July 2014 Home Video Picks

A look forward at the month's most interesting home video titles, from banner local releases and Criterion Collection special editions to international exclusives.

Scanners (dir. David Cronenberg, 1981)

David Cronenberg’s early films are, to put it lightly, a mixed bag. The director’s pre-Videodrome output ranges from stylistically interesting misfires (The Brood), to irredeemable juvenilia (Shivers). Scanners, though, was something of a turning point, an increased budget and directorial maturity lending this cerebral sci-fi thriller a seriousness lacking from Cronenberg’s earlier work, and he would go on to become one of North America’s most unique and visionary directors. The Criterion Collection brings Scanners to Blu-ray with a 2K digital transfer, four documentary featurettes/interviews and the director’s first feature film, Stereo. Released in the United States on July 15, 2014 — Dual Format DVD/Blu-ray.

The LEGO Movie (dir. Christopher Miller and Phil Lord, 2014)

One of the year’s most wonderful surprises, The LEGO Movie somehow manages to both skewer the way that commercial enterprise pervades every aspect of modern creative expression, and bring product placement to new levels. It defies logic, but despite being literally a 100 minute commercial for plastic building toys, it’s currently sitting in my list of favourite films this year because it is — in almost every way — awesome. Released in Australia on July 3, 2014 — DVD and Blu-ray.

In a World... (dir. Lake Bell, 2013)

What happens when a talented, liberated and hilarious young woman invades the domain of stuffy, old, white men? The underrated gem In a World..., that’s what. Lake Bell’s sarcastic look at the world of Hollywood voice-over artists is both charming and possessive of a distinct "fuck you" spirit, and despite being relatively light on special features (apart from an audio commentary by Bell), this is worth the price of admission for Tig Notaro’s scenes alone. Released in Australia on July 17, 2014 — DVD.

Twin Peaks: The Entire Mystery (dir. David Lynch, 1990–1992)

The current golden age of television — and its shining lights, The Sopranos, Breaking Bad and The Wire — owes a huge debt of gratitude to David Lynch’s labyrinthine murder mystery Twin Peaks. It literally changed television forever, and now binge-watchers the world over can revel in its enigmatic charms on Blu-ray. Over 10 discs the set features the entire television series (complete with both the U.S. and international versions of the pilot), the feature film Twin Peaks: Fire Walk With Me, and hours of extended, deleted and never-before-seen material. Released in the United States and United Kingdom on July 29, 2014 — Blu-ray.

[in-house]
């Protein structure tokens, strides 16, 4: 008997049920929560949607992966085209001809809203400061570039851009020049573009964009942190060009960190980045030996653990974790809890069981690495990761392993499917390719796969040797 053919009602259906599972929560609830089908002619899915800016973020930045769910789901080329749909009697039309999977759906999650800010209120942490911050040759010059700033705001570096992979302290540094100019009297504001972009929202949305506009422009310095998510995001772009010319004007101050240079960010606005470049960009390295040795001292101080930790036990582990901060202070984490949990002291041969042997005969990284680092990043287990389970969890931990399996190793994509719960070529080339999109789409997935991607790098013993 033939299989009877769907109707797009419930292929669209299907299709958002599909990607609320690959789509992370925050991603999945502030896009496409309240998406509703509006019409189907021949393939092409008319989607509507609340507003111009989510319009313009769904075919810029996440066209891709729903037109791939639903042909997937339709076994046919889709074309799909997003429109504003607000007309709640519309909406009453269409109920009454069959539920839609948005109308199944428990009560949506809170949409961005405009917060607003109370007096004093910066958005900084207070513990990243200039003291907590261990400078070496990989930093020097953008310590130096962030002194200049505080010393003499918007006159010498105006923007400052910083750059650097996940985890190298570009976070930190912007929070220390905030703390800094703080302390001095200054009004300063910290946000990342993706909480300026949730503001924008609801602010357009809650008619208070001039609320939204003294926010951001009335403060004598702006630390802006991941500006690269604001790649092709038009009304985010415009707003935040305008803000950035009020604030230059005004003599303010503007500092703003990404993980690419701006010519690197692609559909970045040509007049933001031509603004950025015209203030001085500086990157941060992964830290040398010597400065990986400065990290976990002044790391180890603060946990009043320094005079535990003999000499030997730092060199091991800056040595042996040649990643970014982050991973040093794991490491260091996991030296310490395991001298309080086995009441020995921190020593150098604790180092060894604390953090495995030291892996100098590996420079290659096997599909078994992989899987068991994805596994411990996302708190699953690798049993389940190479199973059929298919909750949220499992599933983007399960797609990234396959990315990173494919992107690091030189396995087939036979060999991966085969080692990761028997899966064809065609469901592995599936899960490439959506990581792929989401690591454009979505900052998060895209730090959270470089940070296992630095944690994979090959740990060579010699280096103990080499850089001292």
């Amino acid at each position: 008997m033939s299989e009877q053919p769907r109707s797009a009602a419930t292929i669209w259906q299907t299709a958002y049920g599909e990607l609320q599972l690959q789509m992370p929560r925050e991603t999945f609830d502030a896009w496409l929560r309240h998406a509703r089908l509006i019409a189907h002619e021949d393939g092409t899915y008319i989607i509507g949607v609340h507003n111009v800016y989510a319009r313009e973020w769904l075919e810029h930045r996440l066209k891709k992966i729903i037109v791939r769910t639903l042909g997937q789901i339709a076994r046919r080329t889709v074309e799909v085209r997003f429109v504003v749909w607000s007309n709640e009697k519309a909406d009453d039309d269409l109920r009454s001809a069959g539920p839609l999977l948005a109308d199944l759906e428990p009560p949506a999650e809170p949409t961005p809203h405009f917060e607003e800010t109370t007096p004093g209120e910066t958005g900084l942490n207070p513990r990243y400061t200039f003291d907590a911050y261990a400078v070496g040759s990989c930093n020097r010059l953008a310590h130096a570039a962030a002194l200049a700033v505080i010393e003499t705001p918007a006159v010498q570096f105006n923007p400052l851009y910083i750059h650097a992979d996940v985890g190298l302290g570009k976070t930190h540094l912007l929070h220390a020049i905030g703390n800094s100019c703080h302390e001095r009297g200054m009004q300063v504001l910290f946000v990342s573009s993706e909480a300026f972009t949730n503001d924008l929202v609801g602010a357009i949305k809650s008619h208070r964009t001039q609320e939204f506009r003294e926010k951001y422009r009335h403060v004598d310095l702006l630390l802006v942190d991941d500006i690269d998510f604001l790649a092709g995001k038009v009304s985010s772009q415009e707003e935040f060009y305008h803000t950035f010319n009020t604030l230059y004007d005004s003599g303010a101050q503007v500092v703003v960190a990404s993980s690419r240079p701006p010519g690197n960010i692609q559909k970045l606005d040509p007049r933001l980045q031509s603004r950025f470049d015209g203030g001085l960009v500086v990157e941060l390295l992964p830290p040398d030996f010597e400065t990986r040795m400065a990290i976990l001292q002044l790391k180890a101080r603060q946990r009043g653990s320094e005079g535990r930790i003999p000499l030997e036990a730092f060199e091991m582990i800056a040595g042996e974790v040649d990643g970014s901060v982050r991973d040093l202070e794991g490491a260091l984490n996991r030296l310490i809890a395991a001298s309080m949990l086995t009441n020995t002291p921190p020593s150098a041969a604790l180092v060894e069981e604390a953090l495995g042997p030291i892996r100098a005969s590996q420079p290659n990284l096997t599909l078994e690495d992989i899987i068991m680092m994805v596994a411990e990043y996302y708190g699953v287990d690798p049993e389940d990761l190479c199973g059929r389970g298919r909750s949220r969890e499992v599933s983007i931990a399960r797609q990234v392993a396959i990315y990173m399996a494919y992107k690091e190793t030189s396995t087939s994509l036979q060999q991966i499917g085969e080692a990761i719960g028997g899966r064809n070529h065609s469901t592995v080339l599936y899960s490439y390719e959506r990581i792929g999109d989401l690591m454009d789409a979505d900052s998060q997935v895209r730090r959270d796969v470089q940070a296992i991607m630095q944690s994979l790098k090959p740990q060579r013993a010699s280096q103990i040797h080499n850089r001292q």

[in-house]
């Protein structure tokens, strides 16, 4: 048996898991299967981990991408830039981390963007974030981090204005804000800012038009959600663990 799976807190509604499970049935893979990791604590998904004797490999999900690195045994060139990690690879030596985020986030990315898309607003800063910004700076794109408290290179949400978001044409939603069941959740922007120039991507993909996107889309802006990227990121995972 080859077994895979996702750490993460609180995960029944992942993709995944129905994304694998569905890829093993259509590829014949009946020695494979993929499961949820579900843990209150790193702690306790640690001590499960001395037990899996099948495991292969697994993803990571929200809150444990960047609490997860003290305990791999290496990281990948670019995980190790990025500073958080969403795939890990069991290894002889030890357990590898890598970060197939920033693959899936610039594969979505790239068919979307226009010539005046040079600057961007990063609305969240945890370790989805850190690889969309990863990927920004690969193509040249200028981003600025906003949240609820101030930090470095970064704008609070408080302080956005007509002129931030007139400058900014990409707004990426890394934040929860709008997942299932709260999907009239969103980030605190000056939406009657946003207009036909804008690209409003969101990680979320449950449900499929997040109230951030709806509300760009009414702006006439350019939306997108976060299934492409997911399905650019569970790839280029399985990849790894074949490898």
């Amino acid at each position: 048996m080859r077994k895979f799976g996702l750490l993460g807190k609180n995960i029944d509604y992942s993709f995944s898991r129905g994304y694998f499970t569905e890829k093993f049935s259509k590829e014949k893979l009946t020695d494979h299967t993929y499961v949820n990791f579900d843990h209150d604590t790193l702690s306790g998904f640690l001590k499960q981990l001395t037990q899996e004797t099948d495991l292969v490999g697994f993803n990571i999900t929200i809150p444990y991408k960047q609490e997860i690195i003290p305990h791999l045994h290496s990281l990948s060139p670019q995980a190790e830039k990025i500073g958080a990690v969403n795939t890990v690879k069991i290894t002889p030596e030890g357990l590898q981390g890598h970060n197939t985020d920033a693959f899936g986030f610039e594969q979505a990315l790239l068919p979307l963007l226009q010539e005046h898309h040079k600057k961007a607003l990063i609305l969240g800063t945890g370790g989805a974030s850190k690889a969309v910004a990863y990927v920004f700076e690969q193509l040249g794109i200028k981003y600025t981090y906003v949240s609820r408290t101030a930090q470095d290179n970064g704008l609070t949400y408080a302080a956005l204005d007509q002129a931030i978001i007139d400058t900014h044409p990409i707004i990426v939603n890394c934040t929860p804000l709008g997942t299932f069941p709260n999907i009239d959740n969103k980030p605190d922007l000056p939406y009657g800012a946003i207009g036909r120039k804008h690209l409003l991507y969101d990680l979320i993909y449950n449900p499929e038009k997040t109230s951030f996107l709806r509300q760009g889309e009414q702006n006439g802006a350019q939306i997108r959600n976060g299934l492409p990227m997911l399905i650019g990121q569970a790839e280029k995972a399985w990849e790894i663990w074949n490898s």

Herzog: The Collection (dir. Werner Herzog)

I have a love-hate relationship with director Werner Herzog (not to be confused with "Werner Herzog", with whom I have a love-love relationship), but I can’t deny that the German iconoclast offers a wholly unique cinematic view of the world.

16 of Herzog’s film and documentaries are collected in this special edition box set, including 15 making their first appearance on the high-definition format. Highlights include Aguirre, the Wrath of God, The Enigma of Kaspar Hauser, Stroszek, Woyzeck and the demented, stylistic Nosferatu the Vampyre. The set is limited to 5,000 copies and features a raft of audio commentaries (in English and German), conversations with the director and two full-length biographical documentaries. Released in the United States and United Kingdom on July 29, 2014 — Blu-ray.

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